Ancient fragrances relied purely on essential oils, Egyptians prepared the oils to be used by Kings and Pharaohs by immersing the leaves of the plants in oil and leaving them to soak for weeks. They would then filter the ‘essential’ oil through a linen bag. Today they are still important. However, we are lucky to have more modern preparations for essential oil.
The leaves, flowers, twigs, peels, bark or seeds are placed into a still. The botanicals are then pressurised by steam drawing the natural aromatics from the plant material. As the steam cools and reverts to water, the lighter oils float to the top and can be separated from the remaining water. This leaves two products, essential oil and floral water.
Essential oils are used to create a fragrance, combined with ethanol and water, this mix stabilises the blend and helps to disperse the small scent molecules into the air creating an aroma for the wearer we now know as perfume. Each oil is selected for its weight or specific gravity. Citrus oils like orange, bergamot and grapefruit are light, used as top notes they fade quickly and are more volatile. Other deeper, base notes include sandalwood, vetiver and amber these are longer lasting almost grounding oils to complete the scent profile.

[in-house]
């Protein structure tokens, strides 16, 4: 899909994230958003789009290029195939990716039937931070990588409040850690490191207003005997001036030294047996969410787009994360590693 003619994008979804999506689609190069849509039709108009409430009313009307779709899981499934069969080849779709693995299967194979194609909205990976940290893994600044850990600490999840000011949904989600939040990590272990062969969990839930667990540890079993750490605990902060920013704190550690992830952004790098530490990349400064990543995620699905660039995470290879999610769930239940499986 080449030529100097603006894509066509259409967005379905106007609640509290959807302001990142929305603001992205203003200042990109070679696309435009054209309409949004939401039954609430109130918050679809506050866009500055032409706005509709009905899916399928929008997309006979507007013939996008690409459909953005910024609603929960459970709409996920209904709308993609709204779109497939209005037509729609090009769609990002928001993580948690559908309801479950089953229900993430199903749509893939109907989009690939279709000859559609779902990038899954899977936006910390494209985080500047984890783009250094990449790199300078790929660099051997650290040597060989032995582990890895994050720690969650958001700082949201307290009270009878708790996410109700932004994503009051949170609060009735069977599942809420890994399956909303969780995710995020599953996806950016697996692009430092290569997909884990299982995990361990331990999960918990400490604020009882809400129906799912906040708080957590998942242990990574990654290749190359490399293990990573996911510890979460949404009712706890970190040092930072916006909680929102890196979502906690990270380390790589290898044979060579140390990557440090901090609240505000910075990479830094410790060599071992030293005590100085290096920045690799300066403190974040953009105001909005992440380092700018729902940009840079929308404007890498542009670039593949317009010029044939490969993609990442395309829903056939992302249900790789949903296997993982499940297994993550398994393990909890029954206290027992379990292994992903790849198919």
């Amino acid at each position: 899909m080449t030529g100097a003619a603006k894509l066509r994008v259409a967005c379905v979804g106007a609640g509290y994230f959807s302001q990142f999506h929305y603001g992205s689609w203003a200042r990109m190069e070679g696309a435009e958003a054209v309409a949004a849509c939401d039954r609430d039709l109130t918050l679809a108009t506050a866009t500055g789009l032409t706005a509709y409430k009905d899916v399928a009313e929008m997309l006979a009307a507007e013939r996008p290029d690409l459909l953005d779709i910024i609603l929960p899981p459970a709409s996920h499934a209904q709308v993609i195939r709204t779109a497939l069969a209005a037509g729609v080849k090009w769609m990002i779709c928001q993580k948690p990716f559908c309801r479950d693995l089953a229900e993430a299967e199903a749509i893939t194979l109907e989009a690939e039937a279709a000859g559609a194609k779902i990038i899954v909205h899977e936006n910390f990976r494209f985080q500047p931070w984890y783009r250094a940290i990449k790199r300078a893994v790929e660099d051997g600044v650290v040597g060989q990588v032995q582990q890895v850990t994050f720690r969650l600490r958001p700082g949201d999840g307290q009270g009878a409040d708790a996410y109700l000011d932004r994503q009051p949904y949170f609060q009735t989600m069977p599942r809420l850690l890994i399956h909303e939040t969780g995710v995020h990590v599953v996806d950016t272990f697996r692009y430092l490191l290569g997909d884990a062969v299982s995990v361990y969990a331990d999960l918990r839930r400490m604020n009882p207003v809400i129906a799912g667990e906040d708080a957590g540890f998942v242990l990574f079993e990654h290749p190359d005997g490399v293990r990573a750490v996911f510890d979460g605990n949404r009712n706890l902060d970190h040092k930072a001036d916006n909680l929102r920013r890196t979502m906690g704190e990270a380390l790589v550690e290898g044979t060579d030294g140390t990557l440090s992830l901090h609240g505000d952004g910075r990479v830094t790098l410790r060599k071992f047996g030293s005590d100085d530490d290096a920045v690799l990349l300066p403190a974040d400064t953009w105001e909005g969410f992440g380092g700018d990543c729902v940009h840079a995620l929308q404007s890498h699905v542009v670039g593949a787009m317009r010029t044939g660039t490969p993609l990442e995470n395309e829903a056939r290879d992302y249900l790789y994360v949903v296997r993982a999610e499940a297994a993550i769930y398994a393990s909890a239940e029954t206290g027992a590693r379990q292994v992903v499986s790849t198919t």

True perfume can comprise 30% of scented material whereas an Eau de Parfum will have closer to 15% within its mixture.
“Perfume puts the finishing touch to elegance - a detail that subtly underscores the look, an invisible extra that completes a man and a woman's personality. Without it there is something missing.” - Gianni Versace
If you want to capture consumers with new and intriguing scents, turn to Aromatic Ingredients for support. From essential oils, floral waters and aroma chemicals, we offer the experience, knowledge and resources necessary to formulate products from start to finish. Call 03 9702 3698 to learn more!